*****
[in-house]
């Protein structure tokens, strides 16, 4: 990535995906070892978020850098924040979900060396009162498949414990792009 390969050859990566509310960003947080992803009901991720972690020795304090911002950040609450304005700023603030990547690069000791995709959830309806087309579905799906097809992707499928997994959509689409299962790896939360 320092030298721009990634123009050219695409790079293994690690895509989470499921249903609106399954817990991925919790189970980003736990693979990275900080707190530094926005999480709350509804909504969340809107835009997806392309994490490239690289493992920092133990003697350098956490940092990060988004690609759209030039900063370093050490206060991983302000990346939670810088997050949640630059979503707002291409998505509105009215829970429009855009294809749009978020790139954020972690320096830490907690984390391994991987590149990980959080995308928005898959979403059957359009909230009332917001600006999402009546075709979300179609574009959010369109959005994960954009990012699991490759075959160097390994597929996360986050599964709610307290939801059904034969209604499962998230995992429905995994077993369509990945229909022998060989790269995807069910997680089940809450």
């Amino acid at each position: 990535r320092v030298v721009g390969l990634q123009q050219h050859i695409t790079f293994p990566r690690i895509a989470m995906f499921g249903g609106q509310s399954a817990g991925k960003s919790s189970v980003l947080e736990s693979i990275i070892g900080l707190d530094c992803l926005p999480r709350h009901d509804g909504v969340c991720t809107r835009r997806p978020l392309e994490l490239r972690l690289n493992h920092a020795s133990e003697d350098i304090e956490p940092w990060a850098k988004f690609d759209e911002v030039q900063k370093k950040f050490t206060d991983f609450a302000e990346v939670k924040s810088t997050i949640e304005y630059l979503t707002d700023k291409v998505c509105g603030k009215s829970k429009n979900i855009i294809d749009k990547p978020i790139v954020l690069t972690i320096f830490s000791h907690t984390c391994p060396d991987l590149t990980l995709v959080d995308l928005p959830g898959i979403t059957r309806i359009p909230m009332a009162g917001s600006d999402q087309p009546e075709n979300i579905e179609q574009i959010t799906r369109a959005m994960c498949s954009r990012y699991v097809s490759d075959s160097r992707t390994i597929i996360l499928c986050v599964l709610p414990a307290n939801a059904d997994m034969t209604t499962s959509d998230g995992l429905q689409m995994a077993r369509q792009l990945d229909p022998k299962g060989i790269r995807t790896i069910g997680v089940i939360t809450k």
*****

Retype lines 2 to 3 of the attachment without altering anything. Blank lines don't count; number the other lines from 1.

């Protein structure tokens, strides 16, 4: 990535995906070892978020850098924040979900060396009162498949414990792009 390969050859990566509310960003947080992803009901991720972690020795304090911002950040609450304005700023603030990547690069000791995709959830309806087309579905799906097809992707499928997994959509689409299962790896939360 320092030298721009990634123009050219695409790079293994690690895509989470499921249903609106399954817990991925919790189970980003736990693979990275900080707190530094926005999480709350509804909504969340809107835009997806392309994490490239690289493992920092133990003697350098956490940092990060988004690609759209030039900063370093050490206060991983302000990346939670810088997050949640630059979503707002291409998505509105009215829970429009855009294809749009978020790139954020972690320096830490907690984390391994991987590149990980959080995308928005898959979403059957359009909230009332917001600006999402009546075709979300179609574009959010369109959005994960954009990012699991490759075959160097390994597929996360986050599964709610307290939801059904034969209604499962998230995992429905995994077993369509990945229909022998060989790269995807069910997680089940809450």
């Amino acid at each position: 990535r320092v030298v721009g390969l990634q123009q050219h050859i695409t790079f293994p990566r690690i895509a989470m995906f499921g249903g609106q509310s399954a817990g991925k960003s919790s189970v980003l947080e736990s693979i990275i070892g900080l707190d530094c992803l926005p999480r709350h009901d509804g909504v969340c991720t809107r835009r997806p978020l392309e994490l490239r972690l690289n493992h920092a020795s133990e003697d350098i304090e956490p940092w990060a850098k988004f690609d759209e911002v030039q900063k370093k950040f050490t206060d991983f609450a302000e990346v939670k924040s810088t997050i949640e304005y630059l979503t707002d700023k291409v998505c509105g603030k009215s829970k429009n979900i855009i294809d749009k990547p978020i790139v954020l690069t972690i320096f830490s000791h907690t984390c391994p060396d991987l590149t990980l995709v959080d995308l928005p959830g898959i979403t059957r309806i359009p909230m009332a009162g917001s600006d999402q087309p009546e075709n979300i579905e179609q574009i959010t799906r369109a959005m994960c498949s954009r990012y699991v097809s490759d075959s160097r992707t390994i597929i996360l499928c986050v599964l709610p414990a307290n939801a059904d997994m034969t209604t499962s959509d998230g995992l429905q689409m995994a077993r369509q792009l990945d229909p022998k299962g060989i790269r995807t790896i069910g997680v089940i939360t809450k």